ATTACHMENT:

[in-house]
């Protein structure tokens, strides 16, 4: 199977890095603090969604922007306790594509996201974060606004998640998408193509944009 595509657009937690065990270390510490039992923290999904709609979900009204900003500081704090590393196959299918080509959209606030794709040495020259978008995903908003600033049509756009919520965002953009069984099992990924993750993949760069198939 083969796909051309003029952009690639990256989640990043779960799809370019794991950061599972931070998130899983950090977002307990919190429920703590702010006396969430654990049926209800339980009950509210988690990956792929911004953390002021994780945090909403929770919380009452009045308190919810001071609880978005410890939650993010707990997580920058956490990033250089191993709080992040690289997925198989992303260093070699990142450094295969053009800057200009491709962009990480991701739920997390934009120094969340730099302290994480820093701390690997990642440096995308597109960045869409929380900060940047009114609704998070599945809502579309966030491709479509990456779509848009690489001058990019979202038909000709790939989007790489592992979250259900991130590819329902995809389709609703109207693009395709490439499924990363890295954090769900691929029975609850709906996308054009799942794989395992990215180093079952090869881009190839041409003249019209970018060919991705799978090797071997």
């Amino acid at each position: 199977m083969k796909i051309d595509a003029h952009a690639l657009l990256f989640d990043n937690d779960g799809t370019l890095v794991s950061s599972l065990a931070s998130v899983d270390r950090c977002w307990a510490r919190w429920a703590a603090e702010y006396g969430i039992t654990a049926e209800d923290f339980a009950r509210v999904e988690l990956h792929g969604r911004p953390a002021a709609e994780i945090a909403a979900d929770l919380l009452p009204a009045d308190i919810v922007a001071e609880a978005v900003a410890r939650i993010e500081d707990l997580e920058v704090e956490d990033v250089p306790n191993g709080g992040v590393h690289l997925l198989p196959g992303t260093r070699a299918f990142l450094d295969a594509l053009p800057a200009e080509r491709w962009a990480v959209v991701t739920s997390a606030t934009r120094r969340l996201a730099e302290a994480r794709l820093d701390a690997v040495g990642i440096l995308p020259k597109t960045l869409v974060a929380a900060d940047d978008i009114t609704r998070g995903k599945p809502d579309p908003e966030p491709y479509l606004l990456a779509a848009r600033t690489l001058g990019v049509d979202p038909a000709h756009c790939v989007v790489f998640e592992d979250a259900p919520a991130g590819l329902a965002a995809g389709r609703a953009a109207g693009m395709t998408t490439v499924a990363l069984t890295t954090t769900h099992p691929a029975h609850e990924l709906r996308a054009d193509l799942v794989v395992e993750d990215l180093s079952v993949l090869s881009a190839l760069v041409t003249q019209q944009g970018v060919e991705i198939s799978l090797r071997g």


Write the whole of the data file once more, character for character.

[in-house]
């Protein structure tokens, strides 16, 4: 199977890095603090969604922007306790594509996201974060606004998640998408193509944009 595509657009937690065990270390510490039992923290999904709609979900009204900003500081704090590393196959299918080509959209606030794709040495020259978008995903908003600033049509756009919520965002953009069984099992990924993750993949760069198939 083969796909051309003029952009690639990256989640990043779960799809370019794991950061599972931070998130899983950090977002307990919190429920703590702010006396969430654990049926209800339980009950509210988690990956792929911004953390002021994780945090909403929770919380009452009045308190919810001071609880978005410890939650993010707990997580920058956490990033250089191993709080992040690289997925198989992303260093070699990142450094295969053009800057200009491709962009990480991701739920997390934009120094969340730099302290994480820093701390690997990642440096995308597109960045869409929380900060940047009114609704998070599945809502579309966030491709479509990456779509848009690489001058990019979202038909000709790939989007790489592992979250259900991130590819329902995809389709609703109207693009395709490439499924990363890295954090769900691929029975609850709906996308054009799942794989395992990215180093079952090869881009190839041409003249019209970018060919991705799978090797071997």
């Amino acid at each position: 199977m083969k796909i051309d595509a003029h952009a690639l657009l990256f989640d990043n937690d779960g799809t370019l890095v794991s950061s599972l065990a931070s998130v899983d270390r950090c977002w307990a510490r919190w429920a703590a603090e702010y006396g969430i039992t654990a049926e209800d923290f339980a009950r509210v999904e988690l990956h792929g969604r911004p953390a002021a709609e994780i945090a909403a979900d929770l919380l009452p009204a009045d308190i919810v922007a001071e609880a978005v900003a410890r939650i993010e500081d707990l997580e920058v704090e956490d990033v250089p306790n191993g709080g992040v590393h690289l997925l198989p196959g992303t260093r070699a299918f990142l450094d295969a594509l053009p800057a200009e080509r491709w962009a990480v959209v991701t739920s997390a606030t934009r120094r969340l996201a730099e302290a994480r794709l820093d701390a690997v040495g990642i440096l995308p020259k597109t960045l869409v974060a929380a900060d940047d978008i009114t609704r998070g995903k599945p809502d579309p908003e966030p491709y479509l606004l990456a779509a848009r600033t690489l001058g990019v049509d979202p038909a000709h756009c790939v989007v790489f998640e592992d979250a259900p919520a991130g590819l329902a965002a995809g389709r609703a953009a109207g693009m395709t998408t490439v499924a990363l069984t890295t954090t769900h099992p691929a029975h609850e990924l709906r996308a054009d193509l799942v794989v395992e993750d990215l180093s079952v993949l090869s881009a190839l760069v041409t003249q019209q944009g970018v060919e991705i198939s799978l090797r071997g």